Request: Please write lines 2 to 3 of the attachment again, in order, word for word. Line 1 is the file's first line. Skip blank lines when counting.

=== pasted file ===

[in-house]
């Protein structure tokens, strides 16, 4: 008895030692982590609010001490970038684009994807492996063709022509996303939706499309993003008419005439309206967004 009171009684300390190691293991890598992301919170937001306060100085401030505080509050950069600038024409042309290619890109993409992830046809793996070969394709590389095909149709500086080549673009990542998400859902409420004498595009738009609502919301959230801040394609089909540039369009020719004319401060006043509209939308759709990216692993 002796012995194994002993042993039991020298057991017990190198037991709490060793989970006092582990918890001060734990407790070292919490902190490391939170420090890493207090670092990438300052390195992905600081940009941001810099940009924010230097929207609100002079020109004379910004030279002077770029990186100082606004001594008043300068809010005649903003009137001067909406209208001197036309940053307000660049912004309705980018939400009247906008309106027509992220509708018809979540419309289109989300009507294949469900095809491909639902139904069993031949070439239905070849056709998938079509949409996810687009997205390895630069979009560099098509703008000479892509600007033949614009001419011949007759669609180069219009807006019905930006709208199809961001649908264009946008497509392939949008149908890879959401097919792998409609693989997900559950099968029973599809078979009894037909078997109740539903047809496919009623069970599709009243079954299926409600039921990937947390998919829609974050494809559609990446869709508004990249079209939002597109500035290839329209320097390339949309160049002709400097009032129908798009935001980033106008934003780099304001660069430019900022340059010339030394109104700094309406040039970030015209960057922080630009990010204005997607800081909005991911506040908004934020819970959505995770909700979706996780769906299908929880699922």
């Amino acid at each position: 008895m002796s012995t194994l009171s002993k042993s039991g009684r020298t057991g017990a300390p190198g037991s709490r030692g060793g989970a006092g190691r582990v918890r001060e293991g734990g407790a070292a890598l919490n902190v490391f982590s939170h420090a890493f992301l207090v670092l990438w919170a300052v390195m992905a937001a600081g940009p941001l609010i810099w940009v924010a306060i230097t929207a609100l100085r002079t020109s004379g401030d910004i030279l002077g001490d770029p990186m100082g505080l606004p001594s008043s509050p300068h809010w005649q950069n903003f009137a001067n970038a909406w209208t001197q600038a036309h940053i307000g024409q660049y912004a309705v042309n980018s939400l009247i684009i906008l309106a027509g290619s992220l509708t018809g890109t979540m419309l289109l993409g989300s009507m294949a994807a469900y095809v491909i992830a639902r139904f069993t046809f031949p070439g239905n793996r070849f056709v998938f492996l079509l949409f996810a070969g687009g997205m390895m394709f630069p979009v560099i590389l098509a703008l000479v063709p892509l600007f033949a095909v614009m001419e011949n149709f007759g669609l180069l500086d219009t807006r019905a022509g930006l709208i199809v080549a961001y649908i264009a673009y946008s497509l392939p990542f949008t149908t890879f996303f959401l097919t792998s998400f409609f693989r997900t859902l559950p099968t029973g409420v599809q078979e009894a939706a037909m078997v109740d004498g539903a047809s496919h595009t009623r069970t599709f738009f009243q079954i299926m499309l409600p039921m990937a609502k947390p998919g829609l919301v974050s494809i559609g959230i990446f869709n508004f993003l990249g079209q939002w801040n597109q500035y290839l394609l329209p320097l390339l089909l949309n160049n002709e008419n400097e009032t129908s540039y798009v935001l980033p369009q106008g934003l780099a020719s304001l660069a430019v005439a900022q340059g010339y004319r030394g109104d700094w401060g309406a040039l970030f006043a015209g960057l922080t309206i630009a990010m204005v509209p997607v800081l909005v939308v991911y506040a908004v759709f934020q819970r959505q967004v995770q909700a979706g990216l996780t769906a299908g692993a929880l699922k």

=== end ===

């Protein structure tokens, strides 16, 4: 008895030692982590609010001490970038684009994807492996063709022509996303939706499309993003008419005439309206967004 009171009684300390190691293991890598992301919170937001306060100085401030505080509050950069600038024409042309290619890109993409992830046809793996070969394709590389095909149709500086080549673009990542998400859902409420004498595009738009609502919301959230801040394609089909540039369009020719004319401060006043509209939308759709990216692993 002796012995194994002993042993039991020298057991017990190198037991709490060793989970006092582990918890001060734990407790070292919490902190490391939170420090890493207090670092990438300052390195992905600081940009941001810099940009924010230097929207609100002079020109004379910004030279002077770029990186100082606004001594008043300068809010005649903003009137001067909406209208001197036309940053307000660049912004309705980018939400009247906008309106027509992220509708018809979540419309289109989300009507294949469900095809491909639902139904069993031949070439239905070849056709998938079509949409996810687009997205390895630069979009560099098509703008000479892509600007033949614009001419011949007759669609180069219009807006019905930006709208199809961001649908264009946008497509392939949008149908890879959401097919792998409609693989997900559950099968029973599809078979009894037909078997109740539903047809496919009623069970599709009243079954299926409600039921990937947390998919829609974050494809559609990446869709508004990249079209939002597109500035290839329209320097390339949309160049002709400097009032129908798009935001980033106008934003780099304001660069430019900022340059010339030394109104700094309406040039970030015209960057922080630009990010204005997607800081909005991911506040908004934020819970959505995770909700979706996780769906299908929880699922």
């Amino acid at each position: 008895m002796s012995t194994l009171s002993k042993s039991g009684r020298t057991g017990a300390p190198g037991s709490r030692g060793g989970a006092g190691r582990v918890r001060e293991g734990g407790a070292a890598l919490n902190v490391f982590s939170h420090a890493f992301l207090v670092l990438w919170a300052v390195m992905a937001a600081g940009p941001l609010i810099w940009v924010a306060i230097t929207a609100l100085r002079t020109s004379g401030d910004i030279l002077g001490d770029p990186m100082g505080l606004p001594s008043s509050p300068h809010w005649q950069n903003f009137a001067n970038a909406w209208t001197q600038a036309h940053i307000g024409q660049y912004a309705v042309n980018s939400l009247i684009i906008l309106a027509g290619s992220l509708t018809g890109t979540m419309l289109l993409g989300s009507m294949a994807a469900y095809v491909i992830a639902r139904f069993t046809f031949p070439g239905n793996r070849f056709v998938f492996l079509l949409f996810a070969g687009g997205m390895m394709f630069p979009v560099i590389l098509a703008l000479v063709p892509l600007f033949a095909v614009m001419e011949n149709f007759g669609l180069l500086d219009t807006r019905a022509g930006l709208i199809v080549a961001y649908i264009a673009y946008s497509l392939p990542f949008t149908t890879f996303f959401l097919t792998s998400f409609f693989r997900t859902l559950p099968t029973g409420v599809q078979e009894a939706a037909m078997v109740d004498g539903a047809s496919h595009t009623r069970t599709f738009f009243q079954i299926m499309l409600p039921m990937a609502k947390p998919g829609l919301v974050s494809i559609g959230i990446f869709n508004f993003l990249g079209q939002w801040n597109q500035y290839l394609l329209p320097l390339l089909l949309n160049n002709e008419n400097e009032t129908s540039y798009v935001l980033p369009q106008g934003l780099a020719s304001l660069a430019v005439a900022q340059g010339y004319r030394g109104d700094w401060g309406a040039l970030f006043a015209g960057l922080t309206i630009a990010m204005v509209p997607v800081l909005v939308v991911y506040a908004v759709f934020q819970r959505q967004v995770q909700a979706g990216l996780t769906a299908g692993a929880l699922k």